There’s an abun­dance of wild boar, lamb, veal and mouth-wa­ter­ing char­cu­terie, its rich mar­bling owed to the free-range, ch­est­nut-fat­tened Nus­trale pigs. The ch­est­nut, in fact, flavours ev­ery­thing: bis­cuits and jams to liqueurs and ice cream, and ch­est­nut flour is even used to make Cor­sica’s Pi­etra beer. Much of the moun­tain cooking is based around the lo­cally pro­duced dairy prod­ucts such as broc­ciu (a ewe’s milk cheese) and tra­di­tional Cor­si­can desserts are milk- or egg-based; a favourite is fi­adone, cheese­cake flavoured with le­mon.

The lo­cal wines and liqueurs are fierce and delicious, lit­tle known out­side the is­land, but pro­duced in sig­nif­i­cant quan­ti­ties thanks to its fer­tile soil; rows of vine­yards are yet an­other fea­ture of the land­scape here.


Cor­sica is neatly di­vided into two de­part­ments. North­ern Haute-Corse en­com­passes Calvi and the Balagne (known as the ‘Gar­den of Cor­sica’ for its his­tory of agri­cul­ture), the wild Désert des Agri­ates, the moun­tain town and for­mer cap­i­tal of Corte, the in­dus­trial port of Bas­tia and the Cap Corse penin­sula jut­ting as­sertively into the Mediter­ranean.

Calvi is a so­phis­ti­cated, pho­to­genic and ar­chi­tec­turally fas­ci­nat­ing town crowned by a dra­matic ci­tadel, where colour­ful houses rub shoul­ders with buzzing har­bour­side restau­rants aplenty. Its laid-back neigh­bour L’ÎleRousse – whose name means ‘The Red Is­land’ af­ter the ochre rocks of its islets – of­fers an ex­cel­lent cov­ered mar­ket that’s worth get­ting up early for. Af­ter a wind­ing drive from here through the Desert des Agri­ates, the smaller town of St-Florent comes into view on its sparkling bay, shel­tered at the foot of the wild moun­tains of Cap Corse. Founded by the Ro­mans, St-Florent later grew to be a flour­ish­ing medieval port un­der the rule of Genoa and has re­mained rel­a­tively un­spoilt, walk­a­ble from end to end in just 10 min­utes.

Glam­orous Porto-Vec­chio is 150km away in the south­ern half of the is­land (Corse-du-Sud), a well-es­tab­lished re­sort where gleam­ing mil­lion­aires’ yachts fill the ma­rina and well-heeled vis­i­tors de­scend on wa­ter­side cafés and bars. Its 16th­cen­tury ci­tadel is crowned by the spire of St-Jean-Bap­tiste church and the nar­row streets that sur­round it groan with stalls of fresh pro­duce, restau­rants, el­e­gant bou­tiques and Napoleonic cob­bles.

Also in the south, medieval Boni­fa­cio surges from the sea atop 70m-high cliffs and is pos­si­bly Cor­sica’s most pho­to­genic – and pho­tographed – town, as well as boast­ing the largest num­ber of gelato par­lours. Just a short hop from Sar­dinia, it has a dis­tinctly Ital­ianate feel and its sun-bleached build­ings line a war­ren of tes­sel­lated streets.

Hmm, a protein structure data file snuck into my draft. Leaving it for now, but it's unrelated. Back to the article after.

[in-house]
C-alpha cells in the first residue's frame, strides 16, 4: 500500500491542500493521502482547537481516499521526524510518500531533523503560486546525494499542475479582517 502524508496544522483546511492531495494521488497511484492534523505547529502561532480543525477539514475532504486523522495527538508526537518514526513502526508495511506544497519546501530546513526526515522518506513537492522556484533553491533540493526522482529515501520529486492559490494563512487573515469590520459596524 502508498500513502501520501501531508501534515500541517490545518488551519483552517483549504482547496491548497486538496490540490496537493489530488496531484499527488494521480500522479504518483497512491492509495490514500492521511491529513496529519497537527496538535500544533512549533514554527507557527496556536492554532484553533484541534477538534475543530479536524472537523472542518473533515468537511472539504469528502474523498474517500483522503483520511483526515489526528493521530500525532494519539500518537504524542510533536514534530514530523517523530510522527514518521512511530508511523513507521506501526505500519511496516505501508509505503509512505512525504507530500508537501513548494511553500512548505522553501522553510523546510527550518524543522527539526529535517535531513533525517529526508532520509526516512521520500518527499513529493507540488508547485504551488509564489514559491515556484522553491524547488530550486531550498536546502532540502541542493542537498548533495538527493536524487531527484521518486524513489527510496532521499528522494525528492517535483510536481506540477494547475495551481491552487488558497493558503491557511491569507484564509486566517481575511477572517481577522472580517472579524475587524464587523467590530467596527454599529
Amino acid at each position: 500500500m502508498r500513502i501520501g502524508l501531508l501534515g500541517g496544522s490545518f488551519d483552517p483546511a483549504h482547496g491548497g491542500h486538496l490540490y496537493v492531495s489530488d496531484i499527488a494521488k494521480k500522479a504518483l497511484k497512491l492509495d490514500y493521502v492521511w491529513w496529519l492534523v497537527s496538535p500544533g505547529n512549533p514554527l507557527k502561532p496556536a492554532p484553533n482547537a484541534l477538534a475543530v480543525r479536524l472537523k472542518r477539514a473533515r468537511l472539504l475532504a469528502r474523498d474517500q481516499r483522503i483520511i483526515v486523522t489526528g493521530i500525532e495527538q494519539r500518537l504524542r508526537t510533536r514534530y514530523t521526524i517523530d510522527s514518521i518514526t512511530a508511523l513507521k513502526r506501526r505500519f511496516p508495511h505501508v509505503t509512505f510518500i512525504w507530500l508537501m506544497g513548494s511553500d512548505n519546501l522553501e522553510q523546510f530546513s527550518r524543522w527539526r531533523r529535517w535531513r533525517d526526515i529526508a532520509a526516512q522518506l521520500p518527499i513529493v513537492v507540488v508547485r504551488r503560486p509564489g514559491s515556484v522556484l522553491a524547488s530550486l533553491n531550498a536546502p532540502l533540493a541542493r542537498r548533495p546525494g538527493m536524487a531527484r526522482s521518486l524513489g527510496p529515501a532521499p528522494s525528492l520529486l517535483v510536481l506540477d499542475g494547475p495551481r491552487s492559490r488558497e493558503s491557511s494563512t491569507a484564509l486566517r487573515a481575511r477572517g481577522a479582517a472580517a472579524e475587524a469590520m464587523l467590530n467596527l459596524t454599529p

Life down here is en­hanced by the prox­im­ity of the Îles Lavezzi, a small ar­chi­pel­ago of un­in­hab­ited gran­ite is­lands and reefs where the wa­ter is so se­duc­tively turquoise that it doesn’t seem real. These, no­tably, mark the south­ern­most point of met­ro­pol­i­tan France.

There’s a lively cal­en­dar of events in Cor­sica, from the Ral­lye du Pays Ajac­cien in Jan­uary (a car rally from Ca­sone to Ajac­cio) to Calvi’s two sum­mer mu­sic fes­ti­vals, in­ter­spersed with smaller cel­e­bra­tions of al­most every lo­cal prod­uct from the fig and ch­est­nut to honey, olive oil and char­cu­terie. What’s more: con­trary to pop­u­lar belief, buy­ing prop­erty in Cor­sica is not pro­hib­ited if you are non­res­i­dent. Although lo­cal politi­cians voted to im­pose a ban due to in­creas­ing num­bers of res­i­dents be­ing priced out of the mar­ket, this has never be­come law, and prop­erty pur­chases here fol­low the same pro­ce­dure as any­where else in main­land France. So if you’re al­ready a Mediter­ranean ad­dict – as I am – be sure to add this cap­ti­vat­ing is­land to your must-ex­plore list.

Nar­row cob­bled streets wind around pretty churches and the vil­lages cling to moun­tains tow­er­ing above the sea

Main im­age: The cliff-top town of Boni­fa­cio in the south of the is­land, perched 70m above the sea

Above: Calvi’s sweep­ing bay as seen from its medieval ci­tadel

Be­low: The main shop­ping street in Calvi, where bou­tiques crammed with beauty prod­ucts and lo­cal crafts rub shoul­ders with stalls of gleam­ing fruit and veg­eta­bles

Above: A colour­ful shut­tered fa­cade in the east­ern port of Bas­tia

Clock­wise from this im­age: Sea views from the arty perched vil­lage of Pigna in La Balagne; the wish­ing foun­tain in St-Florent’s peace­ful square; tra­di­tional Cor­si­can fare in­clud­ing broc­ciu cheese, char­cu­terie and rosé; a wind­ing road through the dra­matic Désert des Agri­ates